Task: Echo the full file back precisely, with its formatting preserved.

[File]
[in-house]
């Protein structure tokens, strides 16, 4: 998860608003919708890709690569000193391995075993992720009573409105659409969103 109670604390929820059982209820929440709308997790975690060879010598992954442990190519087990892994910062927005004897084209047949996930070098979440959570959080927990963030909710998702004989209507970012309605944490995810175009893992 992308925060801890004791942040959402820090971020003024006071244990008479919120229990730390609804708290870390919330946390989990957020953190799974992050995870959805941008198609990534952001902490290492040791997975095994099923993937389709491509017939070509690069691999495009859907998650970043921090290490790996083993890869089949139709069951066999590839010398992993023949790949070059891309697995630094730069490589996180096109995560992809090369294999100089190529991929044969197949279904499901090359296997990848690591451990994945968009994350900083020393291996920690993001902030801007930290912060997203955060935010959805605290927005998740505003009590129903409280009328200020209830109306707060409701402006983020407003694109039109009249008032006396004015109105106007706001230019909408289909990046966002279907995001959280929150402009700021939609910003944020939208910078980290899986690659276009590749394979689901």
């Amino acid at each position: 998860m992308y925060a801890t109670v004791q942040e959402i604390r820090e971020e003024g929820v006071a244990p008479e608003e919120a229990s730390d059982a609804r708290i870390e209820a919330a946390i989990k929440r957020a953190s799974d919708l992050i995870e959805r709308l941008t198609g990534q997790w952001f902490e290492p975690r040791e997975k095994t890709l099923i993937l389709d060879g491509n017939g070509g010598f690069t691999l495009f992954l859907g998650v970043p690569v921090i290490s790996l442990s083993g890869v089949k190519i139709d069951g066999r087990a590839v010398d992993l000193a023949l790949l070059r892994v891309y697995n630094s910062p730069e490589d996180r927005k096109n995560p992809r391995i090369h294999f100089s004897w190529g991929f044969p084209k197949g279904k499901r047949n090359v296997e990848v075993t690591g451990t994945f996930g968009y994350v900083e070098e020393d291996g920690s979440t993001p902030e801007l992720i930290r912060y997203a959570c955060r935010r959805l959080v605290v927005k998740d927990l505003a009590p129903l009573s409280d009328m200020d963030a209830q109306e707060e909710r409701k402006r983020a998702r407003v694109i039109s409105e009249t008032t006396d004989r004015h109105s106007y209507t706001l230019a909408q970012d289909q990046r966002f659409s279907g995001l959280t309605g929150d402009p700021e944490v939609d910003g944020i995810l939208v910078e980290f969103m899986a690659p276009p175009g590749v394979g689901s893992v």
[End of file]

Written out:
[in-house]
């Protein structure tokens, strides 16, 4: 998860608003919708890709690569000193391995075993992720009573409105659409969103 109670604390929820059982209820929440709308997790975690060879010598992954442990190519087990892994910062927005004897084209047949996930070098979440959570959080927990963030909710998702004989209507970012309605944490995810175009893992 992308925060801890004791942040959402820090971020003024006071244990008479919120229990730390609804708290870390919330946390989990957020953190799974992050995870959805941008198609990534952001902490290492040791997975095994099923993937389709491509017939070509690069691999495009859907998650970043921090290490790996083993890869089949139709069951066999590839010398992993023949790949070059891309697995630094730069490589996180096109995560992809090369294999100089190529991929044969197949279904499901090359296997990848690591451990994945968009994350900083020393291996920690993001902030801007930290912060997203955060935010959805605290927005998740505003009590129903409280009328200020209830109306707060409701402006983020407003694109039109009249008032006396004015109105106007706001230019909408289909990046966002279907995001959280929150402009700021939609910003944020939208910078980290899986690659276009590749394979689901």
């Amino acid at each position: 998860m992308y925060a801890t109670v004791q942040e959402i604390r820090e971020e003024g929820v006071a244990p008479e608003e919120a229990s730390d059982a609804r708290i870390e209820a919330a946390i989990k929440r957020a953190s799974d919708l992050i995870e959805r709308l941008t198609g990534q997790w952001f902490e290492p975690r040791e997975k095994t890709l099923i993937l389709d060879g491509n017939g070509g010598f690069t691999l495009f992954l859907g998650v970043p690569v921090i290490s790996l442990s083993g890869v089949k190519i139709d069951g066999r087990a590839v010398d992993l000193a023949l790949l070059r892994v891309y697995n630094s910062p730069e490589d996180r927005k096109n995560p992809r391995i090369h294999f100089s004897w190529g991929f044969p084209k197949g279904k499901r047949n090359v296997e990848v075993t690591g451990t994945f996930g968009y994350v900083e070098e020393d291996g920690s979440t993001p902030e801007l992720i930290r912060y997203a959570c955060r935010r959805l959080v605290v927005k998740d927990l505003a009590p129903l009573s409280d009328m200020d963030a209830q109306e707060e909710r409701k402006r983020a998702r407003v694109i039109s409105e009249t008032t006396d004989r004015h109105s106007y209507t706001l230019a909408q970012d289909q990046r966002f659409s279907g995001l959280t309605g929150d402009p700021e944490v939609d910003g944020i995810l939208v910078e980290f969103m899986a690659p276009p175009g590749v394979g689901s893992v």